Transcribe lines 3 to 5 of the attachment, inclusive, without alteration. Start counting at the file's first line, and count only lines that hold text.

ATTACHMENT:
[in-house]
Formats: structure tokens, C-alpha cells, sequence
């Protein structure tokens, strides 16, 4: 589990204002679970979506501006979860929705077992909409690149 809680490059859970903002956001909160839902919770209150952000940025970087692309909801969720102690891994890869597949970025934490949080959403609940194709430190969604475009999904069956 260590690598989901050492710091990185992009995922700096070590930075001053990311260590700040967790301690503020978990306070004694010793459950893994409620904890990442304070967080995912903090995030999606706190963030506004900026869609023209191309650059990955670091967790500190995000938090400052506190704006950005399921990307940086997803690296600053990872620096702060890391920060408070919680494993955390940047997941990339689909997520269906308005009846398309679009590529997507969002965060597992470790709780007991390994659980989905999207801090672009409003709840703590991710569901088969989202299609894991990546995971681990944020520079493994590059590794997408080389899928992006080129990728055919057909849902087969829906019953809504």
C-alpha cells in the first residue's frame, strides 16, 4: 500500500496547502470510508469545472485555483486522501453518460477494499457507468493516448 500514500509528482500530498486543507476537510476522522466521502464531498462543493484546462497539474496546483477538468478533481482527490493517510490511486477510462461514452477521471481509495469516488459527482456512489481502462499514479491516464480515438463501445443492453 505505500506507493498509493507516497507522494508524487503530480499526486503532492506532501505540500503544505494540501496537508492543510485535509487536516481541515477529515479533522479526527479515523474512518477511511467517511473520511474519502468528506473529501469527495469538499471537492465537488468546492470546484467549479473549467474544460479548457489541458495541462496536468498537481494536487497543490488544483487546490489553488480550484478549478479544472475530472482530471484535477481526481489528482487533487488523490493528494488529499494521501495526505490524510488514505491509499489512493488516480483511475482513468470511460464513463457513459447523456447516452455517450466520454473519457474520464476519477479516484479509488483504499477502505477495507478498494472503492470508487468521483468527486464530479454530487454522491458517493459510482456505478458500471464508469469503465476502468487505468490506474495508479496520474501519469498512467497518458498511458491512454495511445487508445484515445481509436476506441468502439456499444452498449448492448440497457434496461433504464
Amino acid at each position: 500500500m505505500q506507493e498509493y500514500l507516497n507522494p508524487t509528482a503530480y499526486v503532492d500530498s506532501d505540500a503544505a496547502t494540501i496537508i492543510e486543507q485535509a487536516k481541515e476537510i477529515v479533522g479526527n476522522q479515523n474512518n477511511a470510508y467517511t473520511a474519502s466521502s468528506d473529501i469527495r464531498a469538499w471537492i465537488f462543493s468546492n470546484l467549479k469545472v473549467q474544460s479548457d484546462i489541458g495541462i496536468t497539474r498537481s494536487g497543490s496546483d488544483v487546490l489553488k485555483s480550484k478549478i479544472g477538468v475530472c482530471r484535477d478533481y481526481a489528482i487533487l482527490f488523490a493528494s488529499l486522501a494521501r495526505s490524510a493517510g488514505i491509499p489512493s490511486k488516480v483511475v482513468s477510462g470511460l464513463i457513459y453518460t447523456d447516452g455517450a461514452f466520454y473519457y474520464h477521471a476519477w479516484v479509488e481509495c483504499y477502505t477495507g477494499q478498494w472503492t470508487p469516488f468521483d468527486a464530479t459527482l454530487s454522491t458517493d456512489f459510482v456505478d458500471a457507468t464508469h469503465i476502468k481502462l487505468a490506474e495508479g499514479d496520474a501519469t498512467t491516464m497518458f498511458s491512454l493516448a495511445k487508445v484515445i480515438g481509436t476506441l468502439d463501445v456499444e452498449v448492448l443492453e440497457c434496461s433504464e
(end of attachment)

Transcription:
């Protein structure tokens, strides 16, 4: 589990204002679970979506501006979860929705077992909409690149 809680490059859970903002956001909160839902919770209150952000940025970087692309909801969720102690891994890869597949970025934490949080959403609940194709430190969604475009999904069956 260590690598989901050492710091990185992009995922700096070590930075001053990311260590700040967790301690503020978990306070004694010793459950893994409620904890990442304070967080995912903090995030999606706190963030506004900026869609023209191309650059990955670091967790500190995000938090400052506190704006950005399921990307940086997803690296600053990872620096702060890391920060408070919680494993955390940047997941990339689909997520269906308005009846398309679009590529997507969002965060597992470790709780007991390994659980989905999207801090672009409003709840703590991710569901088969989202299609894991990546995971681990944020520079493994590059590794997408080389899928992006080129990728055919057909849902087969829906019953809504």
C-alpha cells in the first residue's frame, strides 16, 4: 500500500496547502470510508469545472485555483486522501453518460477494499457507468493516448 500514500509528482500530498486543507476537510476522522466521502464531498462543493484546462497539474496546483477538468478533481482527490493517510490511486477510462461514452477521471481509495469516488459527482456512489481502462499514479491516464480515438463501445443492453 505505500506507493498509493507516497507522494508524487503530480499526486503532492506532501505540500503544505494540501496537508492543510485535509487536516481541515477529515479533522479526527479515523474512518477511511467517511473520511474519502468528506473529501469527495469538499471537492465537488468546492470546484467549479473549467474544460479548457489541458495541462496536468498537481494536487497543490488544483487546490489553488480550484478549478479544472475530472482530471484535477481526481489528482487533487488523490493528494488529499494521501495526505490524510488514505491509499489512493488516480483511475482513468470511460464513463457513459447523456447516452455517450466520454473519457474520464476519477479516484479509488483504499477502505477495507478498494472503492470508487468521483468527486464530479454530487454522491458517493459510482456505478458500471464508469469503465476502468487505468490506474495508479496520474501519469498512467497518458498511458491512454495511445487508445484515445481509436476506441468502439456499444452498449448492448440497457434496461433504464
Amino acid at each position: 500500500m505505500q506507493e498509493y500514500l507516497n507522494p508524487t509528482a503530480y499526486v503532492d500530498s506532501d505540500a503544505a496547502t494540501i496537508i492543510e486543507q485535509a487536516k481541515e476537510i477529515v479533522g479526527n476522522q479515523n474512518n477511511a470510508y467517511t473520511a474519502s466521502s468528506d473529501i469527495r464531498a469538499w471537492i465537488f462543493s468546492n470546484l467549479k469545472v473549467q474544460s479548457d484546462i489541458g495541462i496536468t497539474r498537481s494536487g497543490s496546483d488544483v487546490l489553488k485555483s480550484k478549478i479544472g477538468v475530472c482530471r484535477d478533481y481526481a489528482i487533487l482527490f488523490a493528494s488529499l486522501a494521501r495526505s490524510a493517510g488514505i491509499p489512493s490511486k488516480v483511475v482513468s477510462g470511460l464513463i457513459y453518460t447523456d447516452g455517450a461514452f466520454y473519457y474520464h477521471a476519477w479516484v479509488e481509495c483504499y477502505t477495507g477494499q478498494w472503492t470508487p469516488f468521483d468527486a464530479t459527482l454530487s454522491t458517493d456512489f459510482v456505478d458500471a457507468t464508469h469503465i476502468k481502462l487505468a490506474e495508479g499514479d496520474a501519469t498512467t491516464m497518458f498511458s491512454l493516448a495511445k487508445v484515445i480515438g481509436t476506441l468502439d463501445v456499444e452498449v448492448l443492453e440497457c434496461s433504464e